aggression and violence have an abnormality in the central circuitry responsible for these adaptive behavioral strategies. Four key re- gions that are components of a circuit under- lying emotion regulation are illustrated in Fig. 1. Functional or structural abnormalities in one or more of these regions or in the interconnections among them can increase the propensity for impulsive aggression. The evidence reviewed above suggests that abnor- malities in serotonin function in regions of the PFC may be especially important. Other neurotransmitters, neuromodulators, and hor- mones are also likely involved, including tes- tosterone (68), norepinepherine, dopamine and cortiocotropin-releasing hormone (42), and cholesterol (69), although none of these has received much attention in human studies of aggression and violence. The role of the amygdala in impulsive aggression is complex (70). Individual be- haviors that connote threat (e.g., staring eyes, threatening vocalization, lunging pos- ture) are conveyed to the lateral nucleus of the amygdala, which then projects to the basal nuclei, and it is there that information about the social context derived from OFC projections is integrated with the perceptual information (71, 72). Behavioral responses can then be initiated via projections from the basal nuclei to various cortical zones, and physiological responses can be pro- duced via projections from the basal nuclei to the central nucleus and then to the hy- pothalamus and brainstem. Too much or too little activation of the amygdala may give rise to either excessive negative affect or decreased sensitivity to social cues that regulate emotion, respectively. The evidence we have reviewed indi- cates that the OFC and the structures with which it is interconnected (including other prefrontal territories, the ACC, and the amygdala) constitute the core elements of a circuit that underlies emotion regulation (Fig. 1). The OFC, through its connections with other zones of the PFC and with the amygdala, plays a crucial role in constrain- ing impulsive outbursts, and the ACC re- cruits other neural systems, including the PFC, in response to conflict (8). In normal individuals, activations in these brain re- gions that occur during anger arousal and other negative emotions constrain the im- pulsive expression of emotional behavior. Deficits in this circuit are hypothesized to increase a person’s vulnerability to impul- sive aggression. There are many factors that influence the structure and function of this circuitry. Genetic factors clearly play a role as re- vealed by the association of the polymor- phism of the TPH gene with traits of anger and aggressivity (54). However, these fac- tors undoubtedly interact with early envi-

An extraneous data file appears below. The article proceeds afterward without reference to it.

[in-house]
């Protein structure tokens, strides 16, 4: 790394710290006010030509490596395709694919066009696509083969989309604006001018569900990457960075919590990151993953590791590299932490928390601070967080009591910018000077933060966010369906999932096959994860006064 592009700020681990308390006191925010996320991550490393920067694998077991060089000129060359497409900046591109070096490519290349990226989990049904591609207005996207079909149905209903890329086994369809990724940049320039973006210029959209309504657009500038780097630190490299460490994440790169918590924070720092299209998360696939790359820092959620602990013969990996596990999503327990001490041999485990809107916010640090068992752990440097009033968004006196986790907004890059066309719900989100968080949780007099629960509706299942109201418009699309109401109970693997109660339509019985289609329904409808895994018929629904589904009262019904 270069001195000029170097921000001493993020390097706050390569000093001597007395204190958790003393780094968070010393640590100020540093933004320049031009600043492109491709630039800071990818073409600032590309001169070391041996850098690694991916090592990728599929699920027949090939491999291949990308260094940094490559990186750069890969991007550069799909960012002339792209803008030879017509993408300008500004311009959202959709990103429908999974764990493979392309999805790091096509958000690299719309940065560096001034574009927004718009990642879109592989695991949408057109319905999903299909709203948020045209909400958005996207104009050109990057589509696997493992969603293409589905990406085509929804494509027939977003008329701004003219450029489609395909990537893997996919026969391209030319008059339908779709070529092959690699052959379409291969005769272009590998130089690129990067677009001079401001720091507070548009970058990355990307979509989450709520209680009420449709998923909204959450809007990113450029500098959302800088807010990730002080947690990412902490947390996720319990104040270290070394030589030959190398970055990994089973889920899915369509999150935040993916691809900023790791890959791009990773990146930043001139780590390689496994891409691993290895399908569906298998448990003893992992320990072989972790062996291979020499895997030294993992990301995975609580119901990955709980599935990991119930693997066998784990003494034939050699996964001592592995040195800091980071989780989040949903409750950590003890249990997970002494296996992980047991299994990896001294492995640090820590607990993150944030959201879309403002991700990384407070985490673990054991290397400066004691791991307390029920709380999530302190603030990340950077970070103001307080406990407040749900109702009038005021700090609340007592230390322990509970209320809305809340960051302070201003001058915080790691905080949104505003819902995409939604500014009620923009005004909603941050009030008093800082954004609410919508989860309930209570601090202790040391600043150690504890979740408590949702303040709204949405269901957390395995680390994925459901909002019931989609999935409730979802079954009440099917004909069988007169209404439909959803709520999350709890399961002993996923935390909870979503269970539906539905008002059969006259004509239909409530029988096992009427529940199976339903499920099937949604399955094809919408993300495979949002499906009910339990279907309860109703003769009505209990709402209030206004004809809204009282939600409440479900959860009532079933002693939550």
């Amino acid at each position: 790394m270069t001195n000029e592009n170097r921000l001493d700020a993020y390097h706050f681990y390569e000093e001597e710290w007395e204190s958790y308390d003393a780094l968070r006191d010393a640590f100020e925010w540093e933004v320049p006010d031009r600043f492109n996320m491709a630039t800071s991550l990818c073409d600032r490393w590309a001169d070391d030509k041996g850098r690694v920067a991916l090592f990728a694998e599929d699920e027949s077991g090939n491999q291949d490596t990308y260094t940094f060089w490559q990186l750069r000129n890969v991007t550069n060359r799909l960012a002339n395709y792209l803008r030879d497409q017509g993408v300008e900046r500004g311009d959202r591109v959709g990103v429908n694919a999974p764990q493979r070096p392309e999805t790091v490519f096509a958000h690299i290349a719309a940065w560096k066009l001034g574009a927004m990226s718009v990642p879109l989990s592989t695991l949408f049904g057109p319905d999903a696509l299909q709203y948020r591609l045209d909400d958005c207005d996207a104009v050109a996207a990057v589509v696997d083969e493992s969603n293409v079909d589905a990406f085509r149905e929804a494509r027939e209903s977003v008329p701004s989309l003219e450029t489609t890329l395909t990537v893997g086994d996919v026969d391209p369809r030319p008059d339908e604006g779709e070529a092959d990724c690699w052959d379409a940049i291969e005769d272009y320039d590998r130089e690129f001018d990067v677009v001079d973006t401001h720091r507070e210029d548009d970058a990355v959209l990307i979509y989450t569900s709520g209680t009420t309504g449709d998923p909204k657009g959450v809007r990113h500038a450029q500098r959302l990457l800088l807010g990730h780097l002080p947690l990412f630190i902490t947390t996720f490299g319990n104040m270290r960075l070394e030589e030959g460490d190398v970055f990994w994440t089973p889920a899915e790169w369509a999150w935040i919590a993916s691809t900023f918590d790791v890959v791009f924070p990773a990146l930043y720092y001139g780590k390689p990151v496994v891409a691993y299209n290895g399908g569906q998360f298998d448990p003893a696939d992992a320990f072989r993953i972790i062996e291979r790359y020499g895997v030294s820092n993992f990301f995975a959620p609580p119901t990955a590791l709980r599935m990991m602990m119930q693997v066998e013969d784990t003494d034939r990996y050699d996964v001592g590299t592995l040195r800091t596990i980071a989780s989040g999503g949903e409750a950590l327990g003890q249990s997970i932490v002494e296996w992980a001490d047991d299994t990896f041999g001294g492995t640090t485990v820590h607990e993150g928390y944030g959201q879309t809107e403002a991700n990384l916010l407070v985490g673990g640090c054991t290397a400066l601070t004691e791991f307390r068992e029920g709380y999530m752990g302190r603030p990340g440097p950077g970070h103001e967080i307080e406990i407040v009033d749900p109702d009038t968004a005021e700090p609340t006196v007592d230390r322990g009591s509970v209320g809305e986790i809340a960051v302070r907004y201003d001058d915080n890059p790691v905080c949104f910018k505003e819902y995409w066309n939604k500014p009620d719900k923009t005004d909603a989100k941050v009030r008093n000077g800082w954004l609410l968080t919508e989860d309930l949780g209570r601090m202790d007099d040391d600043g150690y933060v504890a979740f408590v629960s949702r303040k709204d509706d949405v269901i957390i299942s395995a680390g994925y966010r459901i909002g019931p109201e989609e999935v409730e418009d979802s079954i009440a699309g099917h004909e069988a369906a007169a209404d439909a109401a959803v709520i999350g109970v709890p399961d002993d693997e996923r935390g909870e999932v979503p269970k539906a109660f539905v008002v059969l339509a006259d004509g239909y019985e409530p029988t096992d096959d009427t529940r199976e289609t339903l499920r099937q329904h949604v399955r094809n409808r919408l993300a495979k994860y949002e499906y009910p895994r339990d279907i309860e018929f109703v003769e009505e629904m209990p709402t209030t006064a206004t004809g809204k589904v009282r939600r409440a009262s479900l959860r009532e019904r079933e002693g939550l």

Bull., in press.


Psychophysiology, J. T. Cacioppo, L. Tassinary, G. Bernston, Eds. (Cambridge Univ. Press, New York, 2000), pp. 27–52.


A. Bechara, H. Damasio, D. Tranel, A. R. Damasio, Science 275, 1293 (1997).



A. Morgan, L. M. Romanski, J. E. LeDoux, Neurosci.

Lett. 163, 109 (1993).


C. Gewirtz, W. A. Falls, M. Davis, Behav. Neurosci. 111, 712 (1997).



H. C. Abercrombie et al., Psychophysiology 33, 17





M. Schaefer et al., Neurosci. Abstr., in press.



Volavka, J. Clin. Psychiatry 60 (suppl. 12), 43





F. Coccaro, Br. J. Psychiatry Suppl. 52 (1989).


M. Virkkunen et al., Arch. Gen. Psychiatry 51, 20




M. Linnoila, J. DeJong, M. Virkkunen, Psychopharma- col. Bull. 25, 404 (1989).



Roy, B. Adinoff, M. Linnoila, Psychiatry Res. 24, 187





J. Mann, Nature Med. 4, 25 (1998).


M. J. Kruesi et al., Arch. Gen. Psychiatry 49, 429




M. Virkkunen et al., Arch. Gen. Psychiatry 46, 600




M. Linnoila et al., Life Sci. 33, 2609 (1983).


M. Virkkunen, A. Nuutila, F. K. Goodwin, M. Linnoila, Arch. Gen. Psychiatry 44, 241 (1987).



B. Moss, J. K. Yao, G. L. Panzak, Biol. Psychiatry 28,





B. Manuck et al., Neuropsychopharmacology 19,





J. Wurtman, F. Hefti, E. Melamed, Pharmacol. Rev.

32, 315 (1980).



M. Bjork et al., Psychopharmacology 142, 24





J. Cleare and A. J. Bond, Psychopharmacology 118,

72 (1995).



Chamberlain, F. R. Ervin, R. O. Pihl, S. N. Young,

Pharmacol. Biochem. Behav. 28, 503 (1987).


D. A. Nielsen et al., Arch. Gen. Psychiatry 51, 34